Now that Missouri has won four straight football games, this season’s dark beginnings can feel like they belong to a different year.
Remember DeMontie Cross? MU coach Barry Odom took playcalling duties from Cross, the team’s former defensive coordinator, a season ago, and Odom fired him just two games into this season.
Firing a coordinator so early into a season is normally a sign of dysfunction — and it looked that way for a while, with MU giving up at least 35 points in each of the next four games. But Mizzou’s defense has tightened up during the winning streak that has followed. The Tigers (5-5, 2-4 Southeastern Conference) have limited their opponents to 16.5 points per game during their four consecutive wins.
Some of that is due to lesser competition compared to the first half of the season. But this is also a defense that gave up 43 points to Missouri State and 35 points to Purdue, which ranks 11th in the 14-team Big Ten in scoring offense.
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On Monday, Odom praised his defensive staff for sticking together during the early trouble. The Tigers won back to back SEC games under Odom for the first time with their victory over Tennessee last weekend, and they’ve now also held three straight opponents to fewer than 20 points. Prior to the winning streak, Odom’s teams had never held two straight opponents to fewer than 20 points.
“I’ve put a lot on all their plates,” Odom said of his defensive assistants. “Specifically after the change we made earlier in the year, all those guys had to do a little more. I’m proud of what they’ve done. … If you’re all on the same page and really working well together, then you’ve got a chance to get you an opportunity.”
Those improved defensive performances have coincided with changes in third-down personnel. Mizzou’s third-down defense often utilizes many freshmen, including linebacker Joshuah Bledsoe, who is listed as MU’s No. 3 strong-side linebacker on this week’s depth chart. Odom said that Bledsoe learning more defensive concepts has enabled more defensive versatility, including moving Kansas State transfer Kaleb Prewett back to safety from linebacker.
Against Tennessee, Mizzou’s defense held its opponent to a sub-30 percent third-down conversion rate for the first time this season.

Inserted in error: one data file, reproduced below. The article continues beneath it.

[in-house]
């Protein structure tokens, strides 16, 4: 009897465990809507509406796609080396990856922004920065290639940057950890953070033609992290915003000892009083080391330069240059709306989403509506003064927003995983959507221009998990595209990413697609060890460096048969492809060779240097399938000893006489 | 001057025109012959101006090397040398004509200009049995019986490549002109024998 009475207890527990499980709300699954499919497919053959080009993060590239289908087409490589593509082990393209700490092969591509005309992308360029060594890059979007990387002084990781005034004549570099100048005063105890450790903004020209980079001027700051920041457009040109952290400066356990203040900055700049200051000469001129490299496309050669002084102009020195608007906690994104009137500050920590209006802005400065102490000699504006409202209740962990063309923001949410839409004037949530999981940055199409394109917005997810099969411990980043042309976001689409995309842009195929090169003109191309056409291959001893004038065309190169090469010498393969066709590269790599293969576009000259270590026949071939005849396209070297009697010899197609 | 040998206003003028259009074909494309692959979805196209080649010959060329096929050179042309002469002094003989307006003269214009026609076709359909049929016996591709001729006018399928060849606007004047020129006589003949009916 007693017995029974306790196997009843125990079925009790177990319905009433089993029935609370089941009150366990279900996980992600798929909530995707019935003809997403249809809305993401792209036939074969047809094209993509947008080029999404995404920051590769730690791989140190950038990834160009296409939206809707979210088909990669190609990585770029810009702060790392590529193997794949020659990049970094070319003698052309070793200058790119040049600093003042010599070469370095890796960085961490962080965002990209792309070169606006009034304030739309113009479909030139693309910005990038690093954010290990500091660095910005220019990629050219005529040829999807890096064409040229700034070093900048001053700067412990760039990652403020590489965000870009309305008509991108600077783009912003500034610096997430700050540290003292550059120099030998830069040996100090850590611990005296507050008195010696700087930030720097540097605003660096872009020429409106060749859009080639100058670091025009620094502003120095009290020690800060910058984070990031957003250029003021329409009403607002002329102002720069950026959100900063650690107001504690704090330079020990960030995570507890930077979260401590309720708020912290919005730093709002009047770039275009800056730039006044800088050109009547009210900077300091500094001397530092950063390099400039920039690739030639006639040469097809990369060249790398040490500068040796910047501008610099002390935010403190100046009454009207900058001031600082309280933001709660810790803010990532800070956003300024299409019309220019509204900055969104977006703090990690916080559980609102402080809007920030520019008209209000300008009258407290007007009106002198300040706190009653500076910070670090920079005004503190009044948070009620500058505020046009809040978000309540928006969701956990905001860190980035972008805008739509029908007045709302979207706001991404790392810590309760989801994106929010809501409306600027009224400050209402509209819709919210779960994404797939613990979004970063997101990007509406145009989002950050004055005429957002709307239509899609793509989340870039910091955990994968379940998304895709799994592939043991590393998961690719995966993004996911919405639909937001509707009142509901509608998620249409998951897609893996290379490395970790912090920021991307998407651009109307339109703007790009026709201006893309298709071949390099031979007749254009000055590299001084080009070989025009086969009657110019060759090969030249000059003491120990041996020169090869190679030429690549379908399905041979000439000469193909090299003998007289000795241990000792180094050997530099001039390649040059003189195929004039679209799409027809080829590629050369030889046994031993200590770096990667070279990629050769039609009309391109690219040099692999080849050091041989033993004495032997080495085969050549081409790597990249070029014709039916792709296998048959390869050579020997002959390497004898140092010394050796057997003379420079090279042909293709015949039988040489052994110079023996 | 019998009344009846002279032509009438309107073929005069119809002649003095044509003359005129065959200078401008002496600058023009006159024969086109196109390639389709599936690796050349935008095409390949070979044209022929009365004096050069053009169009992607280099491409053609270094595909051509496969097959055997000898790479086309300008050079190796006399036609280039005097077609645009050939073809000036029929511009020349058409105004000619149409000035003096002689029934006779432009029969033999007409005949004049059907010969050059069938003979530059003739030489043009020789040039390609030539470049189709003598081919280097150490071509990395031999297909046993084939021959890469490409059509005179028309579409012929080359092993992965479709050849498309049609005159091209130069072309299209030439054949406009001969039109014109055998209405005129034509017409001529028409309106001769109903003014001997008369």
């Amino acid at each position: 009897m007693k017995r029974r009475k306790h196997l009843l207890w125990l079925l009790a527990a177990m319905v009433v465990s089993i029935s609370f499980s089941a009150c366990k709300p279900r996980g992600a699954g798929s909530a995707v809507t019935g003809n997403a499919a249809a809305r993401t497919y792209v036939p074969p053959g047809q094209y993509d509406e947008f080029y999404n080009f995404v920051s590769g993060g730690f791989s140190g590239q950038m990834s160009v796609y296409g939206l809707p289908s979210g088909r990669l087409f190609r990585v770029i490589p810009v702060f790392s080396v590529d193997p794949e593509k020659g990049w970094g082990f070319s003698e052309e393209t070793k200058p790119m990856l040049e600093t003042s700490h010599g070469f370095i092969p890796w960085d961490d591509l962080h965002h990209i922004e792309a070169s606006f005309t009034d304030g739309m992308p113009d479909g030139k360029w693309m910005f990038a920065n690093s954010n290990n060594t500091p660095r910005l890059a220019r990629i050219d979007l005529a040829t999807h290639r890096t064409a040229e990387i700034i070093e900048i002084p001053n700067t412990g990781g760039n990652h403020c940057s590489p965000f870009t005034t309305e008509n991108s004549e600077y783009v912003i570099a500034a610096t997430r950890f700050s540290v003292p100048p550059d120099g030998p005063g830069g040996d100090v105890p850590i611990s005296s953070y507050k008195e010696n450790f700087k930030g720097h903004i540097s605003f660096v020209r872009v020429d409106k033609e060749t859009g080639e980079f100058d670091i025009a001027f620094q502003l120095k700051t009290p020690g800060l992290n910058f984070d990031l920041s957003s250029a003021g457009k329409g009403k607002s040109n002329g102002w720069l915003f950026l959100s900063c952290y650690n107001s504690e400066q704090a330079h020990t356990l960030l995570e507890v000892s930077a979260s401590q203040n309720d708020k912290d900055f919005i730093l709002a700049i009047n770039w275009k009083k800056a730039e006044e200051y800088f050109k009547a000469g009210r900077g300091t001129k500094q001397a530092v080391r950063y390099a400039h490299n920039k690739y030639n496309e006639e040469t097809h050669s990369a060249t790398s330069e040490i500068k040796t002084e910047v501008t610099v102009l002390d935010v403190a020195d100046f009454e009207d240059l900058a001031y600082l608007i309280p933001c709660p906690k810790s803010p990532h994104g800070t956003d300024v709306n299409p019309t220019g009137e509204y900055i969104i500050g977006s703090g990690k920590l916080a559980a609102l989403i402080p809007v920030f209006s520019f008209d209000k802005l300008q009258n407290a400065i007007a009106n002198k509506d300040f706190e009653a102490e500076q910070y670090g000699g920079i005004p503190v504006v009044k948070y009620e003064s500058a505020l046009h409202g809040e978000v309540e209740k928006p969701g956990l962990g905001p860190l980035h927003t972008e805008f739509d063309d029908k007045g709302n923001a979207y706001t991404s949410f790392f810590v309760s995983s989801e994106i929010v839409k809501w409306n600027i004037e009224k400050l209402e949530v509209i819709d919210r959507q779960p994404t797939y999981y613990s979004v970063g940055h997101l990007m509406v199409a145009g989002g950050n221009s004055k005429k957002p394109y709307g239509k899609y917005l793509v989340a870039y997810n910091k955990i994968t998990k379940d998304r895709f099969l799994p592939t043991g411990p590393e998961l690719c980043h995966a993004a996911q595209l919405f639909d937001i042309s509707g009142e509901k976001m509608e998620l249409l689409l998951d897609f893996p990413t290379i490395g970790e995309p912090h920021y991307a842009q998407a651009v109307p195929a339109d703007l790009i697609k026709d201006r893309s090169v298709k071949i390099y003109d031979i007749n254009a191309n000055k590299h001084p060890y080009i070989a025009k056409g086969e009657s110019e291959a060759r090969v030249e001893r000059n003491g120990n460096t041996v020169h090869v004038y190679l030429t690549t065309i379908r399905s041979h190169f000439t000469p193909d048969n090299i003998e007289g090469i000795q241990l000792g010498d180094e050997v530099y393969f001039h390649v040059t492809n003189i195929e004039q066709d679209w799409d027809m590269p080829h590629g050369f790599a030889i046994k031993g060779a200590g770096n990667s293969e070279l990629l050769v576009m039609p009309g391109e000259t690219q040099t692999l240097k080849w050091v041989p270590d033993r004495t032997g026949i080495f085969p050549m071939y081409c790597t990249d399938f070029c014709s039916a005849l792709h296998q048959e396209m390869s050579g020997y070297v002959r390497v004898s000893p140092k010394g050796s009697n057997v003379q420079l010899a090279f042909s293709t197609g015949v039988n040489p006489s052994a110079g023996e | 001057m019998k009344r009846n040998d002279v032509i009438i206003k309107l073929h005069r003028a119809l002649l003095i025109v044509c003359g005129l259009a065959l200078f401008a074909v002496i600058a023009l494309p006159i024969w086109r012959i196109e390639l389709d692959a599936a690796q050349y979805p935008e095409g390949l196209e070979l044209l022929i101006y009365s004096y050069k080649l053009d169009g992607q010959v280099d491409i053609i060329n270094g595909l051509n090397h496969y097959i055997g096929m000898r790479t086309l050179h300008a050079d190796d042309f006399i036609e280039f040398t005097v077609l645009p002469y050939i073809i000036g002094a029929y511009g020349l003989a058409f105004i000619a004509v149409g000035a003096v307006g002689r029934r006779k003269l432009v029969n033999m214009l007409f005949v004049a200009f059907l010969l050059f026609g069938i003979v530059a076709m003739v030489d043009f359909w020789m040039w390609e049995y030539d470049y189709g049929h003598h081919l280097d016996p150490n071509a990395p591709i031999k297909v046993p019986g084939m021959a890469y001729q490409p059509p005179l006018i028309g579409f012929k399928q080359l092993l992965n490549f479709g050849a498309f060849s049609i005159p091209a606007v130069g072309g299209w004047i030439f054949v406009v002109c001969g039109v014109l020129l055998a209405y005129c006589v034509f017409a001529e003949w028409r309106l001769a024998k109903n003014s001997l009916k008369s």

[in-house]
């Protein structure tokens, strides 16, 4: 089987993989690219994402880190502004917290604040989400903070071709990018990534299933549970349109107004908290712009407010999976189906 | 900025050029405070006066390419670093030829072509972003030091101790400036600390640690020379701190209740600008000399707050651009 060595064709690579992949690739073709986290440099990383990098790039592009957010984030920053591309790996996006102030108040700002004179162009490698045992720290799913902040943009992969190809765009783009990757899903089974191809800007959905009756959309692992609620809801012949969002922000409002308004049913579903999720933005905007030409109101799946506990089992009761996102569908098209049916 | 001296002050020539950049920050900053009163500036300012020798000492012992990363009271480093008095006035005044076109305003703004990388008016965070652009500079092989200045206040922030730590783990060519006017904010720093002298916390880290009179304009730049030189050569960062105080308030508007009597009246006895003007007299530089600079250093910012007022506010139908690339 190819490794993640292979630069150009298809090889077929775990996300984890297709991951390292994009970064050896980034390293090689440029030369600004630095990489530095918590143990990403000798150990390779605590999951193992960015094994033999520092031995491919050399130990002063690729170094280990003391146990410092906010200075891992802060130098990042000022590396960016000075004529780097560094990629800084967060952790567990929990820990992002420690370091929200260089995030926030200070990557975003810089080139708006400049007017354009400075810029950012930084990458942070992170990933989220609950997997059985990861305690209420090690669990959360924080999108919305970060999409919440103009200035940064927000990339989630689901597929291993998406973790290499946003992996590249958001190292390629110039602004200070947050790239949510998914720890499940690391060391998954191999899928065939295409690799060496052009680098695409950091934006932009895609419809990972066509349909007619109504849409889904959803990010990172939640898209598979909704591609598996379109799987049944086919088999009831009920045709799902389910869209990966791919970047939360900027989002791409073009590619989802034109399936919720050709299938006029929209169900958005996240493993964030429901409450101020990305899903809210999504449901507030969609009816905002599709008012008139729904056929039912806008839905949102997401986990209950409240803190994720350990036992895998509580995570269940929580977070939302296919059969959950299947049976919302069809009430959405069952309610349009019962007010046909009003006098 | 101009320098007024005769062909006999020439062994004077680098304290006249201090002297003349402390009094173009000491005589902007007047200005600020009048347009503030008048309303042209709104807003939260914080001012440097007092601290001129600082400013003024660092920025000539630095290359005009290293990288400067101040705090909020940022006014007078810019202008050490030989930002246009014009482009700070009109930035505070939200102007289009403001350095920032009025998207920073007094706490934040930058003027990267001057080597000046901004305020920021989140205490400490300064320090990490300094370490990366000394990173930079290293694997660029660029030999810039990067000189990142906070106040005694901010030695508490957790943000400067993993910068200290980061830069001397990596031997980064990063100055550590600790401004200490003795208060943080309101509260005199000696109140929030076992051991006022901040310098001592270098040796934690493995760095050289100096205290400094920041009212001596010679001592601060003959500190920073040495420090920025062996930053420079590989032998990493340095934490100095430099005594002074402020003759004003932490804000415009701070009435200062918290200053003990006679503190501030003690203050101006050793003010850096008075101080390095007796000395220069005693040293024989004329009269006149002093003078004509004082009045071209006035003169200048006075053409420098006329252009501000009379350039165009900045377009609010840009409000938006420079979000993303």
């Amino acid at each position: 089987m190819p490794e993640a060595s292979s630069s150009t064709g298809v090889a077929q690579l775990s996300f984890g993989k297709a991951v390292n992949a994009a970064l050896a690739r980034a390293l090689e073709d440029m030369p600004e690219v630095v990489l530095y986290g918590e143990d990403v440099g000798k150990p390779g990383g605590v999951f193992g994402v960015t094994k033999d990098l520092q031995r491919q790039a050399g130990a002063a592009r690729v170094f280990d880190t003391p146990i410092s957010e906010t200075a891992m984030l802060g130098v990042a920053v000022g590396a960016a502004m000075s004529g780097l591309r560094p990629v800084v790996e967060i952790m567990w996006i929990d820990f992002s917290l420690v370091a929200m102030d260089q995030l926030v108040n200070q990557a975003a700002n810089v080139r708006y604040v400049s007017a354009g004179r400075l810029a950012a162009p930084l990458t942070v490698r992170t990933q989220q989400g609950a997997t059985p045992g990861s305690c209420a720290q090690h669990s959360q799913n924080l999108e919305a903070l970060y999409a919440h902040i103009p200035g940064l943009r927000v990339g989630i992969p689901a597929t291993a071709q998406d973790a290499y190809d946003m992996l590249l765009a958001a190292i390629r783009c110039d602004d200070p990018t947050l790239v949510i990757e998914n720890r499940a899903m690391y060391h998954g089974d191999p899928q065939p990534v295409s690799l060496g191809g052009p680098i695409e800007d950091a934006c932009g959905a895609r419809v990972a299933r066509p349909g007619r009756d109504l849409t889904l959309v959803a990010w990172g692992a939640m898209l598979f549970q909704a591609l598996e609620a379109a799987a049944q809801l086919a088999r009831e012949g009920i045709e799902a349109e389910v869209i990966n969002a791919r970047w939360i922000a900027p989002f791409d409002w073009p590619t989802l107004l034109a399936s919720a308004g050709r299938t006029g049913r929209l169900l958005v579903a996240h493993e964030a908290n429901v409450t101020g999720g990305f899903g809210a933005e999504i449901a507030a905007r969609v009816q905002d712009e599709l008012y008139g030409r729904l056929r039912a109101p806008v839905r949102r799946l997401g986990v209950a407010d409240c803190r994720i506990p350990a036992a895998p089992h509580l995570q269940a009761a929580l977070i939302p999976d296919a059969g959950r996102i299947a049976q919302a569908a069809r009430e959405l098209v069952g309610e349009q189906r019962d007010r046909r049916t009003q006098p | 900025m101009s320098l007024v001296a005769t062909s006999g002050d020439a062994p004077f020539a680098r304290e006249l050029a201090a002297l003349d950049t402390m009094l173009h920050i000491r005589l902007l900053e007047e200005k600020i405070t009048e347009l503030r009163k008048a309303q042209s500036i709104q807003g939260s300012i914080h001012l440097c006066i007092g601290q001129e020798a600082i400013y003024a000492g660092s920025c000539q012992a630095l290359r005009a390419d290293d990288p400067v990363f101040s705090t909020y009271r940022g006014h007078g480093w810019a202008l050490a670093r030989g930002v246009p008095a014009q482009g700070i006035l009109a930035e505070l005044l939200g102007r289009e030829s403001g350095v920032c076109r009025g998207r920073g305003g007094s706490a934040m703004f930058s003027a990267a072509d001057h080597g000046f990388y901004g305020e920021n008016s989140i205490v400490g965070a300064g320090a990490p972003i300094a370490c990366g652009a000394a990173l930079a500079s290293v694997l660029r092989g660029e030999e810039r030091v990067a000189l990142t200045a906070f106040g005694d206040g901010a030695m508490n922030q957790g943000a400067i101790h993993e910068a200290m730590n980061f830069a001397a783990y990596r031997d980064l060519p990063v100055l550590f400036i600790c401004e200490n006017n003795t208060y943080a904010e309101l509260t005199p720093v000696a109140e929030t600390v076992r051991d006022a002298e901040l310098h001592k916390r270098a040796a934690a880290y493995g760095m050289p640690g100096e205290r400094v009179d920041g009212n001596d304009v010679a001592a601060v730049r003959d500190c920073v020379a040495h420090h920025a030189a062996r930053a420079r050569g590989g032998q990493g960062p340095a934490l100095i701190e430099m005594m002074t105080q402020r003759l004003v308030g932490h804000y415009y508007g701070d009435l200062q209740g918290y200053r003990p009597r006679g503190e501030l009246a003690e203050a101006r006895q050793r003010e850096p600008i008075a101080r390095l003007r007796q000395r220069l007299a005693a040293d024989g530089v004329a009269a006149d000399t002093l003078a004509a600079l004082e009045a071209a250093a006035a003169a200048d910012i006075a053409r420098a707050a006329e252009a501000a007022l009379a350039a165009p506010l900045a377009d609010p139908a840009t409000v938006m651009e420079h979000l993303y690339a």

“The other night you had him and Chris Turner and Kobie Whiteside and Tre Williams all in on one tackle,” Odom said, mentioning three first-year players and one, Williams, who is playing his first season after redshirting. “That’s freshman, freshman, freshman. I’m pretty excited about that.”
▪ Emanuel Hall led Missouri’s receivers in catches (5), yards (102) and touchdowns (2) against Tennessee, but the Tigers think his stat line should have been gaudier. Hall, a junior, had a few drops against the Vols.
Odom and offensive coordinator Josh Heupel expressed little concern that drops would be a problem moving forward. Heupel said he hoped Mizzou’s 50-point output would cause his offense to come “back down to Earth maybe a little bit” because of the possible points and yards it didn’t claim.
▪ Heupel said increasing the Mizzou tight ends’ involvement in run blocking has been partially responsible for MU’s success running the ball in recent weeks. The Tigers rushed for 433 yards against Tennessee, the most by an MU team since 2003.
Mizzou’s fast-paced offense requires adapting to personnel, and game plans change each week, but Heupel said he wants a strong running game to be one of Missouri’s consistent strengths from season to season.
▪ Mizzou has been without sophomore running back Damarea Crockett for each of the past four games, and he is not listed on the depth chart this week. But Heupel is happy with the two backs who have taken on increased roles in Crockett’s place, Ish Witter and Larry Rountree III.
Heupel said Rountree III, a true freshman, continues to become more comfortable with increased workload, and Heupel praised how Rountree III played without the ball against Tennessee. He rushed 18 times for 155 yards a week after scoring three touchdowns against Florida.
Witter ran for 216 yards against Tennessee, and Heupel said the senior has been playing his best ever during the past few weeks.
“You don’t have to be the biggest guy, but you do have to have a physical presence to you,” Heupel said of the 5-foot-10, 200-pound Witter. “He plays with a good pad level and moves his feet on contact. Lately, he’s done a really good job of that. Not every back needs to be 6-2. Some of the best runners I’ve been around have been a little smaller in stature, but they all have strength to them and run with a physical presence.”